Prenuptial Agreements

A prenuptial agreement is a contract between two people. It specifies the assets and liabilities that each party brings to the marriage and determines what each party's property rights will be in the event of divorce. Prenuptial agreements also play a role in determining marital property rights after the death of a spouse. Thus, a prenuptial agreement can be used to protect the financial interests of the married couple as well as their heirs.

Is a Prenuptial Agreement right for you?

Every couple's financial situation is unique. Prenuptial agreements don't necessarily suit every couple. For some couples, the default divorce and property laws of their state fit their needs and therefore they see no need for a prenuptial agreement.


Couples who do opt for a prenuptial agreement usually do so for one or more of the following reasons. If any of these circumstances apply to you a prenuptial agreement may be advisable.

You Are Significantly Wealthier than Your Spouse  -- A prenuptial agreement can protect your existing wealth.

You Earn Significantly More than Your Spouse-- In many states, a prenup can be used to limit the amount of spousal support (alimony) that is payable following a divorce. It should be noted, however, that if a judge considers your spousal support arrangements to be punitive or unfair they can can be thrown out by the court.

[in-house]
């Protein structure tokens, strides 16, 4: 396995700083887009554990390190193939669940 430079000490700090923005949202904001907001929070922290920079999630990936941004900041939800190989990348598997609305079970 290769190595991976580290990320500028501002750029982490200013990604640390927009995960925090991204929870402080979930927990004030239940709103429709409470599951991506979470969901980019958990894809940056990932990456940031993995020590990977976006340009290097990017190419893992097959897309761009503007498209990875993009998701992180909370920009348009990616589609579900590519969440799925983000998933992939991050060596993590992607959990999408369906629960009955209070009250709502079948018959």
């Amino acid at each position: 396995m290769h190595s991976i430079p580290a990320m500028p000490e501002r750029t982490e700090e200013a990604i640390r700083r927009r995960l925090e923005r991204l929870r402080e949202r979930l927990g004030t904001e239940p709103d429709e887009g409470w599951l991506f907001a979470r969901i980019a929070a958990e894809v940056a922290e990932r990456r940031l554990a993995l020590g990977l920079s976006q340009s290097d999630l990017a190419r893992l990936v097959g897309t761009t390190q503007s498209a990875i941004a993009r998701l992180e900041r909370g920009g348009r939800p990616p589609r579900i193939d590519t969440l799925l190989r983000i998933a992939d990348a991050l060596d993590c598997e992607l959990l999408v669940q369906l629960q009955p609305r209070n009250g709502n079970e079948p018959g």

You are Remarrying -- Without a valid prenuptial agreement in place your children from a previous marriage may not be provided for according to your wishes.

Your Estate Planning Requires It -- A prenuptial agreement can ensure, that following your death, your assets will be distributed according to your wishes and not subject to default state property and marital laws that automatically earmark certain amounts to a surviving spouse.

It is well understood that discussing prenuptial agreements isn't particularly romantic. But it doesn't need to be confrontational either. As adults, you should be able to sit down and discuss your future together calmly and honestly. 

Deciding you want a prenuptial agreement doesn't mean that you do not love your partner or that your planning for the day that you will want to leave them. Prenuptial agreements are simply financial management and estate planning tools designed to protect you and your spouse, and by extension your family.


Each of  you should have your own lawyer to assure that each of your interests are represented fully and fairly. Prenuptial agreements can be closely scrutinized by the courts, and the presence of independent counsel for each party is the best indication that the contract is fair, and that both parties have entered into the agreement in good faith, and with adequate legal representation. When you're ready to proceed be sure to retain experienced legal counsel.


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